I supported my client pre-operatively and interacted with the nursing and support staff. At the post-operative consultation following keyhole surgery, she was seen by the consultant gynaecologist when she was informed that the cancer was invasive and they had been unable to remove it completely. My role was to support my client reiterate to the consultant that she did not want chemotherapy but agreed to have radiotherapy.

Getting Heard logo

By her first oncology consultation my client’s physical condition had deteriorated and she had developed further symptoms, and the oncologist decided that she should have more investigations including a CT scan. By the second oncology consultation CT scan results indicated further spread, and the plan was for four sessions of palliative radiotherapy. My client asked me to attend a meeting at home with the hospice specialist nurse for moral support, at the meeting the specialist nurse discussed hospice support and pain management. I attended her first two radiotherapy sessions, however by the 2nd session she had increasing pain and discomfort, weakness, urinary and bowel symptoms. By attending the radiology department, I was able to give physical and emotional support and assisted my client discuss her concerns with the radiographers.

shutterstock_141809347

My client fell at home and was admitted to the local hospital where I visited her in A&E and on the ward, where I met kind and caring staff. She was too unwell to be transferred to the hospice and died soon after following a stroke.

I was so glad to support my client during her various medical interventions both at hospital and at home, in order to support her through her cancer experience. I was able to offer support, and help her navigate the system and help her ask those often difficult questions and understand the response from professionals. It was a privilege to meet so many kind and compassionate members of the multi-disciplinary team, everyone my client met treated her with dignity and respect and nothing was too much bother. Feedback from professionals regarding the experience of working with an advocate was always positive and it was recognised that a well-informed and well-supported and empowered patient facilitated a positive staff : patient relationship. It was also recognised that the advocate had the time to support their client when professional staff had limited time and that support was consistent and flexible.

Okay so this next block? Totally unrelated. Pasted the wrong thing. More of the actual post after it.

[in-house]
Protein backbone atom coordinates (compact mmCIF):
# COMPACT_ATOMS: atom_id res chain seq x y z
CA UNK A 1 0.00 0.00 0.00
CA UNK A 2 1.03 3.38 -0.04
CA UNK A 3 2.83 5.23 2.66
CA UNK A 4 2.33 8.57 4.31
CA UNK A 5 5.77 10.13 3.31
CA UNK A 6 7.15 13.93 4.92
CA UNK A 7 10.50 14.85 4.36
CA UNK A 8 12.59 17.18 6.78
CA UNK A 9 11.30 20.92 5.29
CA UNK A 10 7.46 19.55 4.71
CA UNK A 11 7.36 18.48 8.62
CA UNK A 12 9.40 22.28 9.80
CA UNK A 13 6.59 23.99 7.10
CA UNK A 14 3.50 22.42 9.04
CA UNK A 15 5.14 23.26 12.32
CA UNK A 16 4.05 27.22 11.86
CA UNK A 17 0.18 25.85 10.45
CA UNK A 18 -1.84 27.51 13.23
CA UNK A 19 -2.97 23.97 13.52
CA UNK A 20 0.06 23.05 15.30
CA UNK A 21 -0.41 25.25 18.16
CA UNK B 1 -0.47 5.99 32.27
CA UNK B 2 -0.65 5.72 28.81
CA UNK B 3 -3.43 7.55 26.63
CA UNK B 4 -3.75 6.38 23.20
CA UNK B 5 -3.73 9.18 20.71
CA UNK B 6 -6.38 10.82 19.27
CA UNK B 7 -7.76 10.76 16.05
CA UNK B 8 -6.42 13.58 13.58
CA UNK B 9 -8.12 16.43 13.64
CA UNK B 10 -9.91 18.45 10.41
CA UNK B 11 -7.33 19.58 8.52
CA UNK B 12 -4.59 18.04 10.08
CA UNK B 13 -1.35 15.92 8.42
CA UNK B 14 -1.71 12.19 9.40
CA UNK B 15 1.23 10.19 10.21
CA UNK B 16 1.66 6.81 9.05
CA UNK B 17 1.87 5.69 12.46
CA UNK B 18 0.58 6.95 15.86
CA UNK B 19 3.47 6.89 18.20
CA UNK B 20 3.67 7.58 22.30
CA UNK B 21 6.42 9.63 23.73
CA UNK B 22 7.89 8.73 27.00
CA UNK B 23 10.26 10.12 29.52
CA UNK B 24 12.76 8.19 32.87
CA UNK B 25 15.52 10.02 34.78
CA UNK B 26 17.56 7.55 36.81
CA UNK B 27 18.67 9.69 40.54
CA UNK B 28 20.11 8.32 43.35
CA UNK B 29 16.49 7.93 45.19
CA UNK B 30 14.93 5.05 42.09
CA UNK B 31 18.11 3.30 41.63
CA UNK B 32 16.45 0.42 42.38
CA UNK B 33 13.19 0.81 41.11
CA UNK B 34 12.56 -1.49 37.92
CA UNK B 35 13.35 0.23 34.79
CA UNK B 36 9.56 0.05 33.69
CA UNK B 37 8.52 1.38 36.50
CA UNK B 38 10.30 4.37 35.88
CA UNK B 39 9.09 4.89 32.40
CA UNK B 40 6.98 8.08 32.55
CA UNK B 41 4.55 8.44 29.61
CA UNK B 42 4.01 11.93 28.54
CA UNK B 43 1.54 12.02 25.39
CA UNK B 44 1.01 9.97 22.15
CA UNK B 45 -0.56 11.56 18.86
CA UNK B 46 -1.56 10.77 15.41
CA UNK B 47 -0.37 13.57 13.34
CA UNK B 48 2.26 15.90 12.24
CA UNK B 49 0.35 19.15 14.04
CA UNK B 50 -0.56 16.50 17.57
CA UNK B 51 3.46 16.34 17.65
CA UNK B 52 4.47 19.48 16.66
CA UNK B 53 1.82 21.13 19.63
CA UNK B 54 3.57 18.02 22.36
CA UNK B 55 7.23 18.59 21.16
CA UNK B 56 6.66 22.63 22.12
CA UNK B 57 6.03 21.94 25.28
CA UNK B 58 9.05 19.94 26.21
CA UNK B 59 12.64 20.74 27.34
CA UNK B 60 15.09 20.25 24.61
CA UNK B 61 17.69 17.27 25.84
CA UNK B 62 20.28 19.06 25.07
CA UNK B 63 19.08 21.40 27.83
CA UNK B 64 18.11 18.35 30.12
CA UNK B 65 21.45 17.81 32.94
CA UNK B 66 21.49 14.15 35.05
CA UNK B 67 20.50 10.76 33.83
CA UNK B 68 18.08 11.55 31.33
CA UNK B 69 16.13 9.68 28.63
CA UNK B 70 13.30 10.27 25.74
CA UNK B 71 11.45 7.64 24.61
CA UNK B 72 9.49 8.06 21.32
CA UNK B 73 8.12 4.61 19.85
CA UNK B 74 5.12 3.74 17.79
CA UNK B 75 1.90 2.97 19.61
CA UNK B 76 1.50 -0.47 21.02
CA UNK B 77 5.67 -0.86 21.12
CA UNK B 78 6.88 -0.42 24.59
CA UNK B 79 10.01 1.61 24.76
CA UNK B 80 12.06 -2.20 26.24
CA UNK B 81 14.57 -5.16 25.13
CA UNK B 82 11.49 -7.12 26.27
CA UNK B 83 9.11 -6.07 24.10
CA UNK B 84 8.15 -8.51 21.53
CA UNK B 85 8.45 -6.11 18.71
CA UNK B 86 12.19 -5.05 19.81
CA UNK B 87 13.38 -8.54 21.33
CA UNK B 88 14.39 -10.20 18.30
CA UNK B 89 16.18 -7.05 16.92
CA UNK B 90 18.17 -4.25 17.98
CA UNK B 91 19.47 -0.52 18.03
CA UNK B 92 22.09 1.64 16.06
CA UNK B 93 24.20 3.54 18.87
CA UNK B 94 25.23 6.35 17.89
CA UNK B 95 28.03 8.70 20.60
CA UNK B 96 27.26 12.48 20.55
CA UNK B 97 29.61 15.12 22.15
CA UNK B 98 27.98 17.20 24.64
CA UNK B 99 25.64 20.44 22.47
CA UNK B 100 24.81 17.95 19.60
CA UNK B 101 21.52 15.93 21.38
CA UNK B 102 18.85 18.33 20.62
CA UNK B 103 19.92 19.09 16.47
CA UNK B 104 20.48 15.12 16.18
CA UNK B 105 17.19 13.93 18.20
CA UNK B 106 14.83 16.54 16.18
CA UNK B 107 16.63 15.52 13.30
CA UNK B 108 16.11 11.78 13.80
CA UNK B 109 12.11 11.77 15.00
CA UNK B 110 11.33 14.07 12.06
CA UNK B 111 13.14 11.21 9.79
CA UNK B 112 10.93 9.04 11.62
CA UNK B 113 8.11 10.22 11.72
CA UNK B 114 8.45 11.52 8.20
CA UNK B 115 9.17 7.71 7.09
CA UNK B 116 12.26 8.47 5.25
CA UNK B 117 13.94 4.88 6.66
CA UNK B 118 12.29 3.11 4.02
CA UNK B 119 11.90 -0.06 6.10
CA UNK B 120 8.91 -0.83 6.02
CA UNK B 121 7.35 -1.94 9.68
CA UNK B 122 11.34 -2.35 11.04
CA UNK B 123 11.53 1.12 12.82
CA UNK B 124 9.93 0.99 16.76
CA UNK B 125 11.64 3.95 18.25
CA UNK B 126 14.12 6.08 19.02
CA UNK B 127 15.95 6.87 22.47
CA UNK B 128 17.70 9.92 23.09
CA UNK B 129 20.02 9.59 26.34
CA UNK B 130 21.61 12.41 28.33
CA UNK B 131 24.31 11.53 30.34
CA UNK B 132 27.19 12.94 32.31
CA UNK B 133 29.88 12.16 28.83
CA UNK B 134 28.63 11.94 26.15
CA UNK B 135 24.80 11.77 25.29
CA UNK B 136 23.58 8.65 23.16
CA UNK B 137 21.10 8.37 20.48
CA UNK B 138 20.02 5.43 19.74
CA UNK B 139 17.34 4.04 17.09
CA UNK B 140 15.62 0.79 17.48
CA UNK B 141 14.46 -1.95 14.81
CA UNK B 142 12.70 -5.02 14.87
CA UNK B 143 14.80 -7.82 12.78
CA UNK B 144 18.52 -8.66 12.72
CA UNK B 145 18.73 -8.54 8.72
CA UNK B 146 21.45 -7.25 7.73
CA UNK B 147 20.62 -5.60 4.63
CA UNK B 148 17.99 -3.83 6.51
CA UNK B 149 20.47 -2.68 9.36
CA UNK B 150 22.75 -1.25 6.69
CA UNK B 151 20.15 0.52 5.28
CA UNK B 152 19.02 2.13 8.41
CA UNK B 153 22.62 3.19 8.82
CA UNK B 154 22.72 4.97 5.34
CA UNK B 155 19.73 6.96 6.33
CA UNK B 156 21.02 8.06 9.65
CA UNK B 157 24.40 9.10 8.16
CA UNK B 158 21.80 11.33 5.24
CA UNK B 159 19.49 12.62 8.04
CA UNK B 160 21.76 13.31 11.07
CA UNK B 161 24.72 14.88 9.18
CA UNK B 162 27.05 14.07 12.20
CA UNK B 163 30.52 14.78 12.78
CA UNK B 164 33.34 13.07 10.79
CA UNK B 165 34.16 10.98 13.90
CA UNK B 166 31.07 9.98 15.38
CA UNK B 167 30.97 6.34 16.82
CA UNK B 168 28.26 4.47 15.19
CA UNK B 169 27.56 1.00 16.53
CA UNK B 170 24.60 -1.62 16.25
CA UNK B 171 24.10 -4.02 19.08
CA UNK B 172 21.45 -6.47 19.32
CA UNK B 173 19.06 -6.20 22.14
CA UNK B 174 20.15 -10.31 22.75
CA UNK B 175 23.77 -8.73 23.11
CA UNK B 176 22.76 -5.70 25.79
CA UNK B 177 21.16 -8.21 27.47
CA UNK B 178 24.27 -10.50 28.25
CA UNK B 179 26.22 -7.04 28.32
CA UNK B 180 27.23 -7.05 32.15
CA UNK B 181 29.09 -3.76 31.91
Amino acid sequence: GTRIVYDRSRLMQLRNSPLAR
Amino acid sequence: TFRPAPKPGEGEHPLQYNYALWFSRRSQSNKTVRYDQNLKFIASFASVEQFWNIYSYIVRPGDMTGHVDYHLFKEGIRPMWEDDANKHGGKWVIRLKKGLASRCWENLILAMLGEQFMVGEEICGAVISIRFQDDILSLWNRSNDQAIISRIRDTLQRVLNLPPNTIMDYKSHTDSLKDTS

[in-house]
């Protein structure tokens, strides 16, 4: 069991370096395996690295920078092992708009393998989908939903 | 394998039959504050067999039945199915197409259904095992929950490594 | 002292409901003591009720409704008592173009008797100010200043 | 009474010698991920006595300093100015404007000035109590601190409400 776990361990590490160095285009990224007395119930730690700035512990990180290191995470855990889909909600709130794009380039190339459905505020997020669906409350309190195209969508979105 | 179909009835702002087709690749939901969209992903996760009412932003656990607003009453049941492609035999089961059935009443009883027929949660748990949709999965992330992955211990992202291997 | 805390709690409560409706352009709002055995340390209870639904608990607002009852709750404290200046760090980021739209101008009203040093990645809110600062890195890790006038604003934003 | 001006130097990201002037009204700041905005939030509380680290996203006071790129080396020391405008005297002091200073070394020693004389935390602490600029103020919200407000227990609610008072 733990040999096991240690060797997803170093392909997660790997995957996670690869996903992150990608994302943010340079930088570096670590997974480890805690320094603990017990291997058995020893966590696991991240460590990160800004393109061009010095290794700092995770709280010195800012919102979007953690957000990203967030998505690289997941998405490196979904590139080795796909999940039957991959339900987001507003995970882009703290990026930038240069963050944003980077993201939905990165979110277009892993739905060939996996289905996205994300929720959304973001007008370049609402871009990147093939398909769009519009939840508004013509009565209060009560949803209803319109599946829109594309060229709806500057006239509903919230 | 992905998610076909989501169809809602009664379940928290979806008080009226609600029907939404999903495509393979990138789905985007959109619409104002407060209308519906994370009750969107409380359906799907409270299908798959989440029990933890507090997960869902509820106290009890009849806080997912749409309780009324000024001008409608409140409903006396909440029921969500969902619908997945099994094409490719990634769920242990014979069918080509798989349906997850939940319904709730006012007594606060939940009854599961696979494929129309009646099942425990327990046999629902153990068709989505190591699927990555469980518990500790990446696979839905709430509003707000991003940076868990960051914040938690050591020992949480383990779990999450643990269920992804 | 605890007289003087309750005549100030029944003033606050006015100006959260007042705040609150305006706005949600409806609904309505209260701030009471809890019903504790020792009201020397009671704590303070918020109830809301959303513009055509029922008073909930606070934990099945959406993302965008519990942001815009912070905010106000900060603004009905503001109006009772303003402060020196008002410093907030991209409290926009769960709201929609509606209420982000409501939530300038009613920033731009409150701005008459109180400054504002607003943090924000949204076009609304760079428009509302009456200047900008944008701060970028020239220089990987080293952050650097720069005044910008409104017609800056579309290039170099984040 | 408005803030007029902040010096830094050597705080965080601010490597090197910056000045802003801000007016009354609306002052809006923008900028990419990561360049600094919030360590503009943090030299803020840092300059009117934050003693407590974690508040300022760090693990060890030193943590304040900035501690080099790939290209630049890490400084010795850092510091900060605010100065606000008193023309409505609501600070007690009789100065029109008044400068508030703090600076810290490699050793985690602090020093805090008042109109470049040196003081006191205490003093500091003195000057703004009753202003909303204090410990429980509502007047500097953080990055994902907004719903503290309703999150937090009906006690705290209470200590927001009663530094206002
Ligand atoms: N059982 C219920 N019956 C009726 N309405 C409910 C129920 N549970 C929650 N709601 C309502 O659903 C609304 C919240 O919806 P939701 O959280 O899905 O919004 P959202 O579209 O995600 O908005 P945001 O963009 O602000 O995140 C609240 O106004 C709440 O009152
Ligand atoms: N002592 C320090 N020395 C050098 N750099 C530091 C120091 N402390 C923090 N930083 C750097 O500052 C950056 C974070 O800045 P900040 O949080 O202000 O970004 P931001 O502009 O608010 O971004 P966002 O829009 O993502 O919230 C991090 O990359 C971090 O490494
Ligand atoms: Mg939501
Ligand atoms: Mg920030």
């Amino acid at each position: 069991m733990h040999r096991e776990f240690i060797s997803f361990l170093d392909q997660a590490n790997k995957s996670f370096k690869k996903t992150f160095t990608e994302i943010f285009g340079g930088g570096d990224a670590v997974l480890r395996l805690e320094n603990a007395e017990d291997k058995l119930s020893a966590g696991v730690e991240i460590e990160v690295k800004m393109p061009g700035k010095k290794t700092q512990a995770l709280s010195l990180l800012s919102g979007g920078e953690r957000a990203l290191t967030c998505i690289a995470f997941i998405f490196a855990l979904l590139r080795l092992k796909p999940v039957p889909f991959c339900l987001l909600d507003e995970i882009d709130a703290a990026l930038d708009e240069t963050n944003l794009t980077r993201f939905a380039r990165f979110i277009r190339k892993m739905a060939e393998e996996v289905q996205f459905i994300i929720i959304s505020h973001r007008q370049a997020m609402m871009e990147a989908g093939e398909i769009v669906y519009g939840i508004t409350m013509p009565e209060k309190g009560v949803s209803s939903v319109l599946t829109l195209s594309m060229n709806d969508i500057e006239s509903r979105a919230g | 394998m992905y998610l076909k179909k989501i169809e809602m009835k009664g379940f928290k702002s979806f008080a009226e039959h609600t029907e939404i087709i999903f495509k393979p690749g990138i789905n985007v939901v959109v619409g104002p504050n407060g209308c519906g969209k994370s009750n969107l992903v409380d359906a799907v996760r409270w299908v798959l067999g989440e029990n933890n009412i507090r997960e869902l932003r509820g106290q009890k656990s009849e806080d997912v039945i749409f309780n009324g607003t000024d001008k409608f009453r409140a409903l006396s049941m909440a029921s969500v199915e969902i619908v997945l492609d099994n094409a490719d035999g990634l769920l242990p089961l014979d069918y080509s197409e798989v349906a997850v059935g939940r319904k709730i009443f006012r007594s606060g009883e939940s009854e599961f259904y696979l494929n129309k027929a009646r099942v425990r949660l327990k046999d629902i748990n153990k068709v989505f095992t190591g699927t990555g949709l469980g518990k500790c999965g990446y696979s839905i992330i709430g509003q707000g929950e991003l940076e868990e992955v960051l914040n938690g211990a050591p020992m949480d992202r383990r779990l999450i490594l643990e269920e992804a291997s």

Susan Mackie Volunteer Advocate, Getting Heard (formerly Oxfordshire Advocacy)


Leave a comment

Cancer – Not Beyond Us: World Cancer Day is February 4th 2015

4th February is World Cancer Day.

Taking place under the tagline Cancer – Not beyond us, World Cancer Day 2015 will take a positive and proactive approach to the fight against cancer, highlighting that solutions do exist across the continuum of cancer care, and that they are within our reach. The campaign will explore how we can implement what we already know in the areas of prevention, early detection, treatment and care, and in turn, open up to the exciting prospect that we can impact the global cancer burden – for the better. By moving forward together we have the potential to prove: Cancer. It is not beyond us.

Untitled

This year’s campaign focuses on 4 key areas:

  • Choosing Healthy Lives: Reducing the social and environmental risk factors for cancer and empowering people to make healthy choices, are key components to achieving the global overarching goal of reducing premature deaths from cancer by 25% by 2025 and reaching the aspirational targets of the World Cancer Declaration.
  • Delivering Early Detection: Ensuring the availability of, and access to, early detection programmes for cancer can significantly reduce the cancer burden in all countries.
  • Achieving Treatment For All: All people have the right to access quality, effective cancer treatment and services on equal terms, regardless of geography and without suffering economic hardship as a consequence.
  • Maximising Quality Of Life: Understanding and responding to the full impact of cancer on emotional, mental and physical wellbeing will maximise the quality of life for patients, their families and carers.

Untitled

Those of us involved with the Cancer, Older People and Advocacy programme are especially focused on these last two areas.

Achieving Treatment For All: We’re working to ensure equal access to treatment options and for the right of the older person affected by cancer to choose what’s best for them from an informed position.

Maximising Quality Of Life: the campaign calls for the empowerment of individuals to maximise their quality of life. Amongst a number of challenges the campaign cites the following –  Cancer can have a serious impact on a person’s emotional, physical and mental states and cancer survivors are at risk of diminished quality of life up to several years after diagnosis;  The psychological toll of caring for a person living with cancer can also be enormous, with many carers experiencing distress and declines in their physical and mental health; Cancer pain experienced as a result of inadequate access to pain medicines has vast implications for the quality of life of cancer patients and is often linked to psychological distress, including higher levels of depression, anxiety, and fear.

The advocacy support we provide helps combat these issues and it’s why our peer advocates train to support others like themselves who are affected by cancer.

Support World Cancer Day in whatever way you can. You can find more information on the website which can be accessed here

Marie McWilliams, OPAAL